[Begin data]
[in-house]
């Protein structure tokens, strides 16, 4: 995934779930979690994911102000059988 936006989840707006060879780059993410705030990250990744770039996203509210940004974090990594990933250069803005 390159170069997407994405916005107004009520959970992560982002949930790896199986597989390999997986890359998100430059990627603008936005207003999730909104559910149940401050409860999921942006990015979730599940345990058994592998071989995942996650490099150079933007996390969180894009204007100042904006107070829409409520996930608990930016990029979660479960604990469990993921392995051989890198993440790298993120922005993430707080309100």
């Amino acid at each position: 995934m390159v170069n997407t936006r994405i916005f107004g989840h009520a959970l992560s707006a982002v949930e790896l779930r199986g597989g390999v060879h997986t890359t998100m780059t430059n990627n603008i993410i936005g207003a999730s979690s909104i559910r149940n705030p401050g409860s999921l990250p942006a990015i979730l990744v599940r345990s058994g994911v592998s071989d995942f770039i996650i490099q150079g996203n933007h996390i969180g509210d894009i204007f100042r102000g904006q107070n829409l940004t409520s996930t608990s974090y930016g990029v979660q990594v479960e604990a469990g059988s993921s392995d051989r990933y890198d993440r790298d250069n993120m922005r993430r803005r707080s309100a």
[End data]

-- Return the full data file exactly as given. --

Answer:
[in-house]
């Protein structure tokens, strides 16, 4: 995934779930979690994911102000059988 936006989840707006060879780059993410705030990250990744770039996203509210940004974090990594990933250069803005 390159170069997407994405916005107004009520959970992560982002949930790896199986597989390999997986890359998100430059990627603008936005207003999730909104559910149940401050409860999921942006990015979730599940345990058994592998071989995942996650490099150079933007996390969180894009204007100042904006107070829409409520996930608990930016990029979660479960604990469990993921392995051989890198993440790298993120922005993430707080309100």
């Amino acid at each position: 995934m390159v170069n997407t936006r994405i916005f107004g989840h009520a959970l992560s707006a982002v949930e790896l779930r199986g597989g390999v060879h997986t890359t998100m780059t430059n990627n603008i993410i936005g207003a999730s979690s909104i559910r149940n705030p401050g409860s999921l990250p942006a990015i979730l990744v599940r345990s058994g994911v592998s071989d995942f770039i996650i490099q150079g996203n933007h996390i969180g509210d894009i204007f100042r102000g904006q107070n829409l940004t409520s996930t608990s974090y930016g990029v979660q990594v479960e604990a469990g059988s993921s392995d051989r990933y890198d993440r790298d250069n993120m922005r993430r803005r707080s309100a």